Taming ajax and django - Marc Egli and Jérémie Blaser

Tags: django, djangocon

Jérémie is a frontend developer and Marc does the backend.

Address/state handling and content rendering are the two main challenges.

Address and state handling

Problems:

  • Browser history. If you don’t watch out, the back button won’t be working.
  • Deeplinking should stay possible.
  • Crawler visibility: you want them to grab your entire site. But they don’t use javascript. So you need a special URL for them

Some solutions:

  • A hash like http://yoursite.com/#/some/id. Javascript will need to handle everything behind the hash.

    Problem: without javascript it isn’t visible. You’re invisible to crawlers. It is easy to implement, though.

  • A hashbang like http://yoursite.com/#!/some/id. The difference? Google and others replace the URL with http://yoursite.com/?_escaped_fragment_/some/id. You’ll have to configure your website to support it. Deeplinks work this way and crawlers can access the site via links in a search engine sitemap.

    It works with almost all browsers. And it covers all three mentioned problems. You have multiple URLs, however. And you’ll need to maintain legacy URLs.

    In django you could implement it with some middleware that detects the _escaped_frament_ GET parameter.

  • Pushstate. The URL is a regular URL like http://yoursite.com/some/id. The best example is the github website.

    Pro: easier to implement on the backend, good URLs, everything crawlable and deeplinkable. It degrades gracefully.

    Drawbacks: no wide support. Even IE9 doesn’t support it. 62% of the now-used-browser-clients support it. But... it does work, just slower, as you need to grab a whole new page. Another drawback: it is more work for the frontend developer.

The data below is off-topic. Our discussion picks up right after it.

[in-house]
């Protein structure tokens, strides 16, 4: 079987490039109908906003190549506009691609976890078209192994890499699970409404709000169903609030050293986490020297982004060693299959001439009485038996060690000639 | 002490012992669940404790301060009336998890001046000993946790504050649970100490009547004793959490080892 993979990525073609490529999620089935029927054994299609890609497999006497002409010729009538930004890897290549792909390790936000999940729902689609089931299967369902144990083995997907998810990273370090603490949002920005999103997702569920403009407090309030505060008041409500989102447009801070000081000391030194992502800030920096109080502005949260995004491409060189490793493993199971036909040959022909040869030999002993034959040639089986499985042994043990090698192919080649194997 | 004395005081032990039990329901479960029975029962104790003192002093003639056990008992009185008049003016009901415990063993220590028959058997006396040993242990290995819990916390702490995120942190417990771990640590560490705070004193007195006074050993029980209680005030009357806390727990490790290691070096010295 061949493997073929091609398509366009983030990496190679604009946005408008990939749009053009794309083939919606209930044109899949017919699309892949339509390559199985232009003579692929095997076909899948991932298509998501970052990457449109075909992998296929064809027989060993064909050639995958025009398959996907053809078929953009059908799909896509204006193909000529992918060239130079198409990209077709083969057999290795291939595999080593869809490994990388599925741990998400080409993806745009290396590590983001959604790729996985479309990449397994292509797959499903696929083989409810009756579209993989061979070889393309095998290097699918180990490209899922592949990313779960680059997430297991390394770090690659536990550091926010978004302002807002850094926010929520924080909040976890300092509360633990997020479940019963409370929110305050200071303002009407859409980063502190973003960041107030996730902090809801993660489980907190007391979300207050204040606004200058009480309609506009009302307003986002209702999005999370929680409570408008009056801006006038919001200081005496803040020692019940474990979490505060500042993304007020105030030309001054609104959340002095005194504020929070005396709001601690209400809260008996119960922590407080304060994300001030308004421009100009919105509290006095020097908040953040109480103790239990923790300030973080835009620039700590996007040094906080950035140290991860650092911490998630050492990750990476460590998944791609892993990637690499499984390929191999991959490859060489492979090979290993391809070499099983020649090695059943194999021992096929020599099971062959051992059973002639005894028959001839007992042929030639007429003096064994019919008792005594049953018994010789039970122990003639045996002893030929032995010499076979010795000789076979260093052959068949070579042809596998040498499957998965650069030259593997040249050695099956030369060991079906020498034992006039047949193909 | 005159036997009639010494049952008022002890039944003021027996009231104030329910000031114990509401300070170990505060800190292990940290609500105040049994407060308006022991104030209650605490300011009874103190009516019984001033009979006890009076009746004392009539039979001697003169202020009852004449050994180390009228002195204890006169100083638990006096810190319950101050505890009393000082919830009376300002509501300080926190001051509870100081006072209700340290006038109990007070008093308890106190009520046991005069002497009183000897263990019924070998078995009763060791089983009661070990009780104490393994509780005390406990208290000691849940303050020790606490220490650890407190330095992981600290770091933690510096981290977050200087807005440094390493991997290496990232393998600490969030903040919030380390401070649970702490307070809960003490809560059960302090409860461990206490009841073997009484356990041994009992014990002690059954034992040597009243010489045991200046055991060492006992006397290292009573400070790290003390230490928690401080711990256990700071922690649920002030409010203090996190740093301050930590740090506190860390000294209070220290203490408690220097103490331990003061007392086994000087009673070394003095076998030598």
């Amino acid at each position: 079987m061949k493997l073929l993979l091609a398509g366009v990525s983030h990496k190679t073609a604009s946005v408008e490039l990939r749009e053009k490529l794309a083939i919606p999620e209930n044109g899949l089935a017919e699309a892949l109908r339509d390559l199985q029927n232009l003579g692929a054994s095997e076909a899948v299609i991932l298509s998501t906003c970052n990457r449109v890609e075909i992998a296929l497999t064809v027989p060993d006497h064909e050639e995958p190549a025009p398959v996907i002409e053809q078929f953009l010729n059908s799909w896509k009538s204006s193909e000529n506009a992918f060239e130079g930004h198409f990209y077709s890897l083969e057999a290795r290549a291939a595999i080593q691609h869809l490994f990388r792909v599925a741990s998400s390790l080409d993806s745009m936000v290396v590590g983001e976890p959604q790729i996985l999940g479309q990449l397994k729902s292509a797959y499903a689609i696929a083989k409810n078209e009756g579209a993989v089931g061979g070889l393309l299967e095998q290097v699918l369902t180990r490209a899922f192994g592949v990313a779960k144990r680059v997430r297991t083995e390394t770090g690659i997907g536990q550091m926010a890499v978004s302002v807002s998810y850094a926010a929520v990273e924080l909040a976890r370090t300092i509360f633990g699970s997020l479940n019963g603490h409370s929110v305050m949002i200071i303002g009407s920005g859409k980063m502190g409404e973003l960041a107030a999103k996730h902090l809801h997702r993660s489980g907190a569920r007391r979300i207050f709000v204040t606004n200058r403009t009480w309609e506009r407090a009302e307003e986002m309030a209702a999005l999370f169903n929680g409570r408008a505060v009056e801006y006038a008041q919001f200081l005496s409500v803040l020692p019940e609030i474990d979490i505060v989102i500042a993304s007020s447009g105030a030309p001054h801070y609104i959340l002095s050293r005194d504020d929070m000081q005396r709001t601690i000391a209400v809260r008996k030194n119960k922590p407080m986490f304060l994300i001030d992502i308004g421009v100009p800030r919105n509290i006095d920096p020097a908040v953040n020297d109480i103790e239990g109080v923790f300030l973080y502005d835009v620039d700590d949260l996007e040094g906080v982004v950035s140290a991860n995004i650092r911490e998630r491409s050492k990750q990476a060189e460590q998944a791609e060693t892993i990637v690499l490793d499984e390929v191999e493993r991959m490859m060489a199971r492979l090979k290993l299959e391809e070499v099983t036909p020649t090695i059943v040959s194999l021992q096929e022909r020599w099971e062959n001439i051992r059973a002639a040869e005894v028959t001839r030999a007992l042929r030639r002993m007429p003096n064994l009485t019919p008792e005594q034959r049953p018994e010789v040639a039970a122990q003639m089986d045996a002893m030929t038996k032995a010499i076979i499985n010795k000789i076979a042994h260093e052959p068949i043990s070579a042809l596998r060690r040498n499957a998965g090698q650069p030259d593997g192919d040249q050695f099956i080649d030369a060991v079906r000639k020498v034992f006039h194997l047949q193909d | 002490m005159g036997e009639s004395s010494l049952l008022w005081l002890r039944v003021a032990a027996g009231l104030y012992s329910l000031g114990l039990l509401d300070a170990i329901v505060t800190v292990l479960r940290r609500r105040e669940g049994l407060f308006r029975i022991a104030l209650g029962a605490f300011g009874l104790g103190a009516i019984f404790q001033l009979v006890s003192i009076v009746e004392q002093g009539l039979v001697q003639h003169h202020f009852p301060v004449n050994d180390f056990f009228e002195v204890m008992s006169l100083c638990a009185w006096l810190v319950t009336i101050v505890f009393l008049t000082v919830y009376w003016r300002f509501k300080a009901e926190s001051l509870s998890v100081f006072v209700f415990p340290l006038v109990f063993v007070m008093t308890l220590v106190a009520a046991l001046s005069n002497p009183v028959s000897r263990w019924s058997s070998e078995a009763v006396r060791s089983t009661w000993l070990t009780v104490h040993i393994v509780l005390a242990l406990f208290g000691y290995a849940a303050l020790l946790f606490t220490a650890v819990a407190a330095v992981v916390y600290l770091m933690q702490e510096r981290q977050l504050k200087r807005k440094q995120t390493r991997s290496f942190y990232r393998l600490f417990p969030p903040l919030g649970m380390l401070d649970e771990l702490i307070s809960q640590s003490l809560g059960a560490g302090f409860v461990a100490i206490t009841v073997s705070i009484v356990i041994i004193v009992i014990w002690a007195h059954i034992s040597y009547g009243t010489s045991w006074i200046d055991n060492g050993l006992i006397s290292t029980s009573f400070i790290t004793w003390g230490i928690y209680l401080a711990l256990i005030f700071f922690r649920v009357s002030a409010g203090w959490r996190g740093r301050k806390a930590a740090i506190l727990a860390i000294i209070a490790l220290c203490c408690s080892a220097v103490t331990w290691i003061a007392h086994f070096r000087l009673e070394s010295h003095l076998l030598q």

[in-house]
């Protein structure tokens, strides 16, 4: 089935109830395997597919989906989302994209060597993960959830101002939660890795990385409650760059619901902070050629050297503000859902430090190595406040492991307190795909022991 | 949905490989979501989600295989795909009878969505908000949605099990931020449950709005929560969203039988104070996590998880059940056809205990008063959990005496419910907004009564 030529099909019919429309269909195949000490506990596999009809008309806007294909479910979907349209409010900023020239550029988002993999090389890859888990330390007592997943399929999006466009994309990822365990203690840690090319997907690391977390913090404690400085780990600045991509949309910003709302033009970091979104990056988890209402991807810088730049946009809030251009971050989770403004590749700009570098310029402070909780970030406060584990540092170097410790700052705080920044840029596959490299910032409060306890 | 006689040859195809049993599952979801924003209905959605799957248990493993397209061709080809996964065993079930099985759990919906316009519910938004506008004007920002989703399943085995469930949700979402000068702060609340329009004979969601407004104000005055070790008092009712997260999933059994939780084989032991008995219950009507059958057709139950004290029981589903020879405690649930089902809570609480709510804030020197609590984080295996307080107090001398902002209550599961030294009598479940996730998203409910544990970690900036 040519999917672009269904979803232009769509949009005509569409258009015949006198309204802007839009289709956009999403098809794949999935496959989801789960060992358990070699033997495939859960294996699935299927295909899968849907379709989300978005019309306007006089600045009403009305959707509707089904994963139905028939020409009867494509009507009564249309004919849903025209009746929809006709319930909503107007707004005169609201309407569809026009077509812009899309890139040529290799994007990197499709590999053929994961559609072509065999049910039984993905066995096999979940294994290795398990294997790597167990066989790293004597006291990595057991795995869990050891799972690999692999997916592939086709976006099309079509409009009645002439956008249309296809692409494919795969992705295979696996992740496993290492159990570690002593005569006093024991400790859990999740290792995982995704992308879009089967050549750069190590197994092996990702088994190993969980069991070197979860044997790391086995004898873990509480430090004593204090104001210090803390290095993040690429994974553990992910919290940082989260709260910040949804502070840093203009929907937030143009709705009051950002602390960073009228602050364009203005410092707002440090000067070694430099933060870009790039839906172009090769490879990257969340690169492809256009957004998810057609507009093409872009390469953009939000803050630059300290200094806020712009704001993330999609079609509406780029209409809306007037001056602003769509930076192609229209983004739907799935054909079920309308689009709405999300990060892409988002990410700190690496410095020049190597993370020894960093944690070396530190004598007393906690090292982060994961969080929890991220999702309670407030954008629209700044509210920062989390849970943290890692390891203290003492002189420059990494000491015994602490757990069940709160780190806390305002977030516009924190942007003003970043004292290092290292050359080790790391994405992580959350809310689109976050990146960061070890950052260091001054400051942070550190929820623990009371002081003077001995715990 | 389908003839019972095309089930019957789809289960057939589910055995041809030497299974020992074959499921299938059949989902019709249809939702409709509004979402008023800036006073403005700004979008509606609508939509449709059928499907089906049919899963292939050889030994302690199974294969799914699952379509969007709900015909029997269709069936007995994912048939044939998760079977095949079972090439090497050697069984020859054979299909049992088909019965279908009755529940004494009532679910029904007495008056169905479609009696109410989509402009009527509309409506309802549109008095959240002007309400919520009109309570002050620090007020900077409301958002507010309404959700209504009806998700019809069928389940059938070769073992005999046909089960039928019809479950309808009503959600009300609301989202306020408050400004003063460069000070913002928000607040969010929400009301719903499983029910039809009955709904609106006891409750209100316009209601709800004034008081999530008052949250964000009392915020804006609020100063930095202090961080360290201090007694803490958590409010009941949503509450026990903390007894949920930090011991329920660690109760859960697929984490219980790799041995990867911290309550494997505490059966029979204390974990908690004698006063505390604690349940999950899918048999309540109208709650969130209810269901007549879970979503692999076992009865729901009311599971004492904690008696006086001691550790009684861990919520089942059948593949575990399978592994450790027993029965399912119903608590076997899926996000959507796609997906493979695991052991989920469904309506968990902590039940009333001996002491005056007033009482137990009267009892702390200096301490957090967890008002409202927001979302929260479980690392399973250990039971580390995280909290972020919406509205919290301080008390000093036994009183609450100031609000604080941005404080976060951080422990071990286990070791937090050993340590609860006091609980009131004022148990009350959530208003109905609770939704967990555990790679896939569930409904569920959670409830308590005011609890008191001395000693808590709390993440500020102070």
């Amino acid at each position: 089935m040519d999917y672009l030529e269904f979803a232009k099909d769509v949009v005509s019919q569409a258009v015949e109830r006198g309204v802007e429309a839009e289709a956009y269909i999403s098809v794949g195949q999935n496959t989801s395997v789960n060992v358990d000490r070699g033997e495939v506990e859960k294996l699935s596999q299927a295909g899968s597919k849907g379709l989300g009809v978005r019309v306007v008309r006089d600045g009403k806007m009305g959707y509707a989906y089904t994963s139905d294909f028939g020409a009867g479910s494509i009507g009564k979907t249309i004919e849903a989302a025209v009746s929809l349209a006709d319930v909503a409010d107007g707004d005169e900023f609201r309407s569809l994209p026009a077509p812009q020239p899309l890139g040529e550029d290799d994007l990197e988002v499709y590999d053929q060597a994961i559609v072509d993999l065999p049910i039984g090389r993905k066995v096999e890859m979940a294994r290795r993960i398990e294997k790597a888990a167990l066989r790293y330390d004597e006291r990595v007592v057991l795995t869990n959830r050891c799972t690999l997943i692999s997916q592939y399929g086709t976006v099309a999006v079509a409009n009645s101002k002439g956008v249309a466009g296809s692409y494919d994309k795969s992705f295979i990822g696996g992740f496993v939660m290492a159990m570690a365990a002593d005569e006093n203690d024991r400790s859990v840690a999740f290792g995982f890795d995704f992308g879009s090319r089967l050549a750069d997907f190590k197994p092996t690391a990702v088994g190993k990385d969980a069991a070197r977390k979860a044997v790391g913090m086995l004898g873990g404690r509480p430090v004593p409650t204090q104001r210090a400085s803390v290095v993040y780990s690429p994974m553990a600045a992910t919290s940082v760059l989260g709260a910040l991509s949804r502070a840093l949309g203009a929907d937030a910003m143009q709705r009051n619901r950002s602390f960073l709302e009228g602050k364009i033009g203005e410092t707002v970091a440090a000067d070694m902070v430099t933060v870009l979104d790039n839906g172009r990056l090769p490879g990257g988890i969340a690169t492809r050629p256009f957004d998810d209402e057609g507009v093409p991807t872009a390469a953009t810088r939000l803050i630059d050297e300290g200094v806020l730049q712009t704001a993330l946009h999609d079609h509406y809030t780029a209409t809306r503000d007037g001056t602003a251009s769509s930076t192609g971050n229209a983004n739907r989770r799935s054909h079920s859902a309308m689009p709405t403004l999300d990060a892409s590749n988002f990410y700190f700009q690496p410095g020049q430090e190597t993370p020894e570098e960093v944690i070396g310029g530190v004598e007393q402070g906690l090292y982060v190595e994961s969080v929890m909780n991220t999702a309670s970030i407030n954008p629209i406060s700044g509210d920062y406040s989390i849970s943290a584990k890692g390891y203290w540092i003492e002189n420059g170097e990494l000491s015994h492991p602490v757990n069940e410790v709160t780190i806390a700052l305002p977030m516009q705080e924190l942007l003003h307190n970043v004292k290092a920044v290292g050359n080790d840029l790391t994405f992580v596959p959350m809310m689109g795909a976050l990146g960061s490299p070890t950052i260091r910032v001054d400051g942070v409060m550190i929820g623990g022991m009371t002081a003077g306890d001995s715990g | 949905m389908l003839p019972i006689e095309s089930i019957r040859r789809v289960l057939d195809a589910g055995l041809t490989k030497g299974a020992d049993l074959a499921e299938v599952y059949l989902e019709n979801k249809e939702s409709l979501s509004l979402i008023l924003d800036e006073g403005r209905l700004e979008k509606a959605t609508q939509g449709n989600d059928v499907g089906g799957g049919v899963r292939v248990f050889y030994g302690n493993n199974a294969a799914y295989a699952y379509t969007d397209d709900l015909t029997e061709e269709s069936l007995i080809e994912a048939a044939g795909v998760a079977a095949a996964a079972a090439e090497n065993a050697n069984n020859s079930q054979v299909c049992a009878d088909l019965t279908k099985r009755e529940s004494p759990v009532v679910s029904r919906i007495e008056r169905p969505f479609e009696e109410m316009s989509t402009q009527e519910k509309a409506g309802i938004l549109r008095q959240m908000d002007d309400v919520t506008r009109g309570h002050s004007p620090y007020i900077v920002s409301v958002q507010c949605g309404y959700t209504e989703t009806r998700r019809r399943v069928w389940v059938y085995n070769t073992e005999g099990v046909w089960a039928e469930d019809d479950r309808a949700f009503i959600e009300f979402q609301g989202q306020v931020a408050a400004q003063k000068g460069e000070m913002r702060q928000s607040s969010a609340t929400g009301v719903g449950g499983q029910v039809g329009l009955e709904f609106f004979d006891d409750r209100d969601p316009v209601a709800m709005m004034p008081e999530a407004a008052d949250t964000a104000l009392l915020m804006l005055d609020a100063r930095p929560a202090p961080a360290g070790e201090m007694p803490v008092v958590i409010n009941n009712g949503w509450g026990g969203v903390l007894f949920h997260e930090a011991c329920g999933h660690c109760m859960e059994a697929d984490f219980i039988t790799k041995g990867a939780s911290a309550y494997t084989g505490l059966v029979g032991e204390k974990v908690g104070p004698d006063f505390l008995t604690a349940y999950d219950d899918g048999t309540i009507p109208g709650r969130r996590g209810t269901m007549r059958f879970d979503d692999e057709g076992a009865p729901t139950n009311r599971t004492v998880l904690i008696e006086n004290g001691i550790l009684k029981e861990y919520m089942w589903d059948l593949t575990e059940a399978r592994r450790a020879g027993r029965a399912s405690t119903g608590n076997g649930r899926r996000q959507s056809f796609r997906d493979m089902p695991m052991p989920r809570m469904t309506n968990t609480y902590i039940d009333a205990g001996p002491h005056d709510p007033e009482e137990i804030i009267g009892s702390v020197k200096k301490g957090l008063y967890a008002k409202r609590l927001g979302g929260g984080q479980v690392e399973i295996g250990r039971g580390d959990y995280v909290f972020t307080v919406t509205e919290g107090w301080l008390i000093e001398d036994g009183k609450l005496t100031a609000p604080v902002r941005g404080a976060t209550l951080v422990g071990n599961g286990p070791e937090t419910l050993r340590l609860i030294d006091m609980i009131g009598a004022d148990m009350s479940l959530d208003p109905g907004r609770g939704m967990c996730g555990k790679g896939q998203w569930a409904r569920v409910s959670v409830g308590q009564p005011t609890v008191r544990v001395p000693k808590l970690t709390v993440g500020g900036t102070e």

Their approach

They do it with pjax: Push state ajax. A pjax link fetches the whole new page source over ajax and extracts a specified div and the title and modifies the browser history. You improve the speed this way by not needing to re-render the entire page, only one part is updated.

There are some existing implementations, like django-jax, django-easy-pjax and django-ajax-blocks, but they all had problems. So they made their own solution:

  • Django: template inheritance and filters and middleware.
  • Backbone.js

They have two base templates: one for the regular layout and one for the pjax responses. They build a template filter “pjax” that returns whether it is a pjax request or not and modifies the name of the template that’s extended. That way you get a mostly empty page for pjax and the full one for regular requests.

Backbone handles the pjax handling, requesting the new page and replacing divs and so. And it keeps track of the browser history.

Some pitfalls: caching and redirection.

  • You use the same URL for your regular and pjax response. So caching can trip you up. Setting a Vary header helps, but not in all browsers. So they’re now using a special URL and modify it back to the original URL in middleware.
  • Redirections happen transparently for ajax requests. You don’t have a chance to intercept them. To work around it, they return json for pjax requests with the redirect info in there.

Content rendering

Client site templates can make your site faster. It would be nice to use the same template on the server and client side. They’re using https://github.com/chrisdickinson/plate, which aims to be mostly compatible with Django’s template language.

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My name is Reinout van Rees and I work a lot with Python (programming language) and Django (website framework). I live in The Netherlands and I'm happily married to Annie van Rees-Kooiman.

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